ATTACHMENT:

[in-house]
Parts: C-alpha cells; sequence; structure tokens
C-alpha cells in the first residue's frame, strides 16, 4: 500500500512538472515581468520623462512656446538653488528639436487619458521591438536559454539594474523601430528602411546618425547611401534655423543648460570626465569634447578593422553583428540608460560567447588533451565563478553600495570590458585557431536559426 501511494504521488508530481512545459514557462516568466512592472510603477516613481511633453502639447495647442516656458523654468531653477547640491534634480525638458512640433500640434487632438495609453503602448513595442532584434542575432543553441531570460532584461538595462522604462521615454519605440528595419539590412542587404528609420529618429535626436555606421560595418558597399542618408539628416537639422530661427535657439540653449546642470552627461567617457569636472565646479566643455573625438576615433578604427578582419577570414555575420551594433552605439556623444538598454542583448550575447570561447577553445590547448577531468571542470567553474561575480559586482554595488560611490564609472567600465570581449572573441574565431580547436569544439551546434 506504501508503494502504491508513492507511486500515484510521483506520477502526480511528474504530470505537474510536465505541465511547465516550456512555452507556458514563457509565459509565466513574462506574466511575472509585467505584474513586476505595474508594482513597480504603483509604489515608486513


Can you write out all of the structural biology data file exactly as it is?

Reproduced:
[in-house]
Parts: C-alpha cells; sequence; structure tokens
C-alpha cells in the first residue's frame, strides 16, 4: 500500500512538472515581468520623462512656446538653488528639436487619458521591438536559454539594474523601430528602411546618425547611401534655423543648460570626465569634447578593422553583428540608460560567447588533451565563478553600495570590458585557431536559426 501511494504521488508530481512545459514557462516568466512592472510603477516613481511633453502639447495647442516656458523654468531653477547640491534634480525638458512640433500640434487632438495609453503602448513595442532584434542575432543553441531570460532584461538595462522604462521615454519605440528595419539590412542587404528609420529618429535626436555606421560595418558597399542618408539628416537639422530661427535657439540653449546642470552627461567617457569636472565646479566643455573625438576615433578604427578582419577570414555575420551594433552605439556623444538598454542583448550575447570561447577553445590547448577531468571542470567553474561575480559586482554595488560611490564609472567600465570581449572573441574565431580547436569544439551546434 506504501508503494502504491508513492507511486500515484510521483506520477502526480511528474504530470505537474510536465505541465511547465516550456512555452507556458514563457509565459509565466513574462506574466511575472509585467505584474513586476505595474508594482513597480504603483509604489515608486513